Located one hour outside of London, the borough of Runnymede is a local government district with over 80,000 residents in the county of Surrey. It is one of the most prosperous parts of the London commuter belt and home to some of the UK’s most expensive real estate. In order to enhance public safety, the borough council contracted service provider Safer Runnymede. Working with Nottinghamshire-based systems integrator Central Security Systems, the experts installed a platform combining public safety technology with personal safety services such as care solutions for the elderly. Bosch Video Security System Today, Safer Runnymede coordinates all connected solutions in a Control Room in the town of Addlestone, where a staff of three operators monitor security feeds from over 500 security cameras deployed around various boroughs within Surrey. Next to public streets in the area, the flexible system also monitors schools, hospitals and other public buildings around the clock. Every year, the team responds to 20,000 incidents from cameras, and the video security system has proven an asset in monitoring traffic, preventing crime, as well as providing evidence and following suspects after incidents. But achieving this level of integration was a challenge. Connecting the solutions via the BVMS allowed Runnymede to become one of the first councils to invest in a fully IP-based infrastructure Initially, the video security system consisted of hardware from several different manufacturers including Bosch – making updates or replacements a time-consuming process – that was networked on a Bosch Video Recording Management (VRM) solution. Looking for a future-proof and scalable system built on an integrated software platform, the officials in Runnymede tasked Bosch to design a fully IP-based security camera architecture. IP Video Surveillance System Since the Safer Runnymede system already included a Bosch monitor wall plus encoders, cameras, VRM and storage devices, system integrators could leverage the initial investment into a full suite of Bosch solutions. The system now combines new high-resolution AUTODOME IP 4000, AUTODOME IP 7000, MIC IP 7000 moving cameras, and FLEXIDOME IP 7000 fixed cameras, plus older Bosch and third-party analog cameras paired with encoders, decoders, and DIVAR IP 3000, 5000, 6000, and 7000 recorders. Connecting these solutions via the Bosch Video Management System (BVMS) allowed Runnymede to become one of the first councils to invest in a fully IP-based infrastructure. The flexible system design and management has provided an integrated approach to our business delivery" As a result, Safer Runnymede has benefitted from superior image quality delivered by the added network video security cameras, without the need of replacing the complete existing analog video security infrastructure; all in a resilient, easily expandable system at a reduced total cost of ownership (TCO). What’s more, the customer has used the flexibility of Bosch solutions in a deployable video surveillance camera at remote locations. Installed in a custom-built enclosure provided by Central Security Systems, it streams video data from an AUTODOME IP 4000 camera via 4G and sends alerts via SMS to the Control Room upon detecting activity such as illegal waste dumping. Bosch Video Management System Migrating from a fragmented, analog system to an integrated IP network managed via BVMS (Bosch Video Management System) has proven a forward-facing decision. “The flexible system design and management has provided an integrated approach to our business delivery, allowing us to make better operational decisions and become more dynamic and competitive in the video surveillance marketplace, “says Les Bygrave at Safer Runnymede.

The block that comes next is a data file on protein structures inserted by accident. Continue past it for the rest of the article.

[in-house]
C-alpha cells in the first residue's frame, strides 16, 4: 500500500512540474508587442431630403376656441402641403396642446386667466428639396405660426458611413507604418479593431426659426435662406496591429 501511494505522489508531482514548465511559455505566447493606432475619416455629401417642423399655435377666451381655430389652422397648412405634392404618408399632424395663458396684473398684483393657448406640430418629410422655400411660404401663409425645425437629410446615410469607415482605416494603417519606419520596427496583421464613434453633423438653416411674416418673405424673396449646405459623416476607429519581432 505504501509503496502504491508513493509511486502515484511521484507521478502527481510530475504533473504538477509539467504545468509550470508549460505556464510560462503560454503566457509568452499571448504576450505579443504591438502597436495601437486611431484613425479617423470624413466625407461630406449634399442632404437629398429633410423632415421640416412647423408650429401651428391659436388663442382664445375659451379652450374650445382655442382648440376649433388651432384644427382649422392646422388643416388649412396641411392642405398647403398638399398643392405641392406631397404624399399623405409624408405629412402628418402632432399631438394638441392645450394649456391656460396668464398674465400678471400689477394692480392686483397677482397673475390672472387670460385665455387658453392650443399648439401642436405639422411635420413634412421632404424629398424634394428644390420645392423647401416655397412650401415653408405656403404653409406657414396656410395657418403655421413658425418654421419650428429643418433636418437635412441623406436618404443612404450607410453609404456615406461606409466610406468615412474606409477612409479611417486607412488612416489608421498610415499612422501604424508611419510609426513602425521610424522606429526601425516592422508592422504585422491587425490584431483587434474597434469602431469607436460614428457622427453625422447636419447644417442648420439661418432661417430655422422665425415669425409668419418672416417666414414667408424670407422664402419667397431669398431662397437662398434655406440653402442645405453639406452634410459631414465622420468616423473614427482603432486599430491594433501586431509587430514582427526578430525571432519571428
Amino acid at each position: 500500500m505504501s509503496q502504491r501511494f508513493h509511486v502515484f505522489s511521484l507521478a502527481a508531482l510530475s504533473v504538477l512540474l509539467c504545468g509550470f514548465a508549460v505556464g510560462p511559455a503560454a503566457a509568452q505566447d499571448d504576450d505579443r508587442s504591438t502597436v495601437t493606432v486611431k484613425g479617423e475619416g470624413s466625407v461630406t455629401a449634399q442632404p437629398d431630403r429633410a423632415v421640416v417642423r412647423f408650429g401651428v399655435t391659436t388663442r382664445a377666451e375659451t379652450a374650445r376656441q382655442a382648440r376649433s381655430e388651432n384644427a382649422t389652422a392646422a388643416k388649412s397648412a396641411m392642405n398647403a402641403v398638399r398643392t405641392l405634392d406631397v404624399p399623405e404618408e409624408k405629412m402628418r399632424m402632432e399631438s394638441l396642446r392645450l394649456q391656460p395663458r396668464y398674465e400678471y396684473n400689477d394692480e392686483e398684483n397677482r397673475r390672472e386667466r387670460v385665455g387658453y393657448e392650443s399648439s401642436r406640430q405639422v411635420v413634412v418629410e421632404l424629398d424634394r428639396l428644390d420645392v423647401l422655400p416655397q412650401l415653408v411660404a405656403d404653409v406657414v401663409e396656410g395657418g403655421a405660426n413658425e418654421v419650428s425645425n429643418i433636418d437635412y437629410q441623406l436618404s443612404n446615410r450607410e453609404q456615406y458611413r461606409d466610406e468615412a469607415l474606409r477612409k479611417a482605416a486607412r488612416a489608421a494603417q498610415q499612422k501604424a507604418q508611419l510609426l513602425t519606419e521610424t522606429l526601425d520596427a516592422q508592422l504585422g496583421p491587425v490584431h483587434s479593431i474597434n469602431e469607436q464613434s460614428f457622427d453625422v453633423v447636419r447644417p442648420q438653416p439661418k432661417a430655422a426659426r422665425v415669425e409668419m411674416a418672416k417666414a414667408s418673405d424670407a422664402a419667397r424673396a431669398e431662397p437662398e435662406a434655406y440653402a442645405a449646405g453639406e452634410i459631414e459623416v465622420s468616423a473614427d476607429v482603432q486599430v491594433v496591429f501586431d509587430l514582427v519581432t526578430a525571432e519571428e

One of Fortaleza's largest hotels, the Gran Marquise Hotel, which hosts thousands of people each year and holds hundreds of events, has reinvented itself and converted analog technology to IP surveillance. Upon project completion, it is expected that the Gran Marquise will have 250 VIVOTEK network cameras installed, integrated and linked with all other hotel devices under Genetec’s cloud-based video-surveillance-as-a-service (VSaaS) solution, Stratocast. About Gran Marquise The Gran Marquise is a five-star hotel of 18 thousand square meters located on the seafront of Fortaleza (Ceará). With a 23 year history, the hotel has a large infrastructure of 230 apartments ranging in size from 29 to 131 square meters, two presidential suites and 21 floors in total, of which 14 are dedicated to guest rooms 7 are retained for events, recreation and administration. The Gran Marquise realised that its security system needed to be renewed It is one of the most in-demand destinations among national and international authorities, artists and athletes, such as Bill Clinton, former president of the United States, Vladimir Putin, current president of Russia, singer Paul McCartney, rapper Snoop Dogg, as well as the fighters of the Ultimate Fighting Championship. In addition, the Gran Marquise was the first hotel in Brazil to achieve the ISO 22000, certificate that ensures adherence to extremely high standards of food quality and safety. Unified Security And Operations The Gran Marquise realised that its security system needed to be renewed. The hotel had 500 analog cameras and 22 digital video recorders installed – an extensive system, but one which only provided low-quality images and demanded heavy workload when it was necessary to locate and retrieve footage of a recorded event. "We looked at the hotel and realised that we had good internet, excellent rooms, perfect service, but if a customer asked for footage from security cameras, the only thing we could offer were noisy images," said Jussieudo Gomes, Security and Information Technology Division chief of the Hotel Grand Marquise Fortaleza. To solve this dilemma and improve the management and security of the hotel, a plan was formulated to develop a pilot project with VIVOTEK – a global provider of network cameras, PoE switches, and network video recorders, and Genetec, a global provider of IP surveillance software, access control and license plate recognition solutions. Installing VIVOTEK Network Cameras Divided into four stages, the goal of the project was to enable the total unification of management, security, marketing and commercial operations Divided into four stages, the goal of the project was to enable the total unification of management, security, marketing and commercial operations. In the first phase, 250 analogue cameras were replaced by a mere 48 VIVOTEK network cameras. Also installed was the Genetec Stratocast software, a cloud-based video recorder tool that eliminates the need for any local server, making it possible to monitor and share images with fully encrypted data. Two models of network cameras were installed throughout the hotel: one is the IB8369A, a 2-megapixel camera capable of capturing high quality video, with IR illuminators effective up to 30 meters for superior image quality throughout the day and night. The camera also features Smart Stream II technology, which optimises image quality for the most important regions in any scene; in doing so it can reduce network bandwidth consumption and storage requirements by up to 50%. The other camera installed was the small-scale, but big-featured FD8166, an ultra-mini fixed dome network camera with a tiny diameter of only 90mm. Genetec Security Center Solution "Because of the ‘L’ shaped layout of the hotel, we previously had five analog cameras installed on each floor: two in the corridor, because the distance from one side to the other was too long to be monitored by a single analog camera; one in front of the elevator; another covering the 'L' and one more covering the maid’s service area. "Now, each floor has only three cameras: one camera that serves the 'L' and the elevator; another that serves the corridor and one more observing the service area. At the reception area, the same thing happens, we put a different camera on the ceiling, and with just that solution we managed to cover the lobby, the bar, a part of the reception and the stairs of the restaurant, "explained Gomes. The Genetec Security Center solution was implemented for the internal parts of the hotel In the second phase, the Genetec Security Center solution was implemented for the internal parts of the hotel. With this platform, Gran Marquise can unify operations by combining all IP surveillance systems into one interface. Now all access control and video surveillance are connected to, and accessible through, the cloud. Unified Access Control And Fire Security The third and fourth stages are still in progress. The goal is to install 250 network cameras in total and unify the security system with access controls and the fire alarm system. In addition, the KiwiVision analytical software was also installed, a system which counts people automatically through cameras and 3D sensors and detects objects added or removed from a scene. This way it is possible to automatically detect if a dangerous object has left behind or if something has been stolen from a particular area. "The new security system has come to improve the image quality of surveillance, the layout of the hotel and the promptness of response to the customer. In the past, if we needed an image we had to expend great effort in searching whole files and spend hours watching videos to be able to select and retrieve the relevant event - not to mention the impact power failures, and malfunctions issues in power supplies, recorders and hard disk drives. ", said Gomes. Video Security Integration The new IP surveillance infrastructure has already proven effective during a wedding held at the hotel The new IP surveillance infrastructure has already proven effective during a wedding held at the hotel. The bride had been in the spa area enjoying the luxurious Day of the Bride service. However, when she went to dress up for the ceremony, she did not find the jewelry she had prepared for the wedding. Security staffs were triggered to investigate the occurrence. “Through descriptions of the bag that carried the jewelry and the time when the bride last saw it, we were able to locate the footage though the synergy of VIVOTEK’s camera and the Genetec system, and then proceed to point of precise relevance in the video. We noticed that the bride carried the purse into the car, but on exiting the car she was no longer carrying it. When we showed her the pictures, she went to the car and the purse was there. If it wasn’t for the new IP surveillance solution, we would not have been able to ascertain what had happened, the bride would remember and find the jewelry only after the ceremony, and her day would have been ruined. This entire investigation process, finding the images and resolve the case, took only 15 minutes, but saved a very important day" said the security chief. Genetec Public-Private Partnership The Hotel Gran Marquise’s new security system is part of Genetec's private-public sharing initiative The Hotel Gran Marquise’s new security system is part of Genetec's private-public sharing initiative, which enables the sharing of certain cloud-recorded images with police forces. The Military Police, the Ceará State Government and the ABIH (Brazilian Hotels Industry Association in Ceará) are partners in this project along with the hotel. The purpose of this private-public partnership is that, with the monitoring carried out by private companies, the public sector can achieve a more effective action, speedily curbing the action of criminals in monitored places. The private-public partnership is founded on the belief that such sharing of private company surveillance with the public sector will enable a more expedient and effective curbing of criminal activity in such monitored areas. In this way, it is possible to expand monitored areas and reduce crime without direct public sector investment. Recorded images are transmitted in real time to the police, and a two-way relationship benefits both sectors. "The goal of projects with public-private partnerships is prevention. It is possible to increase public safety with little investment from the private sector," explained Country Manager of Genetec Brazil, Denis André Côté. With such initiatives, we are beginning to see the benefits of advances in total surveillance systems expand beyond those companies who take the initiative to invest in them and begin to serve the broader public.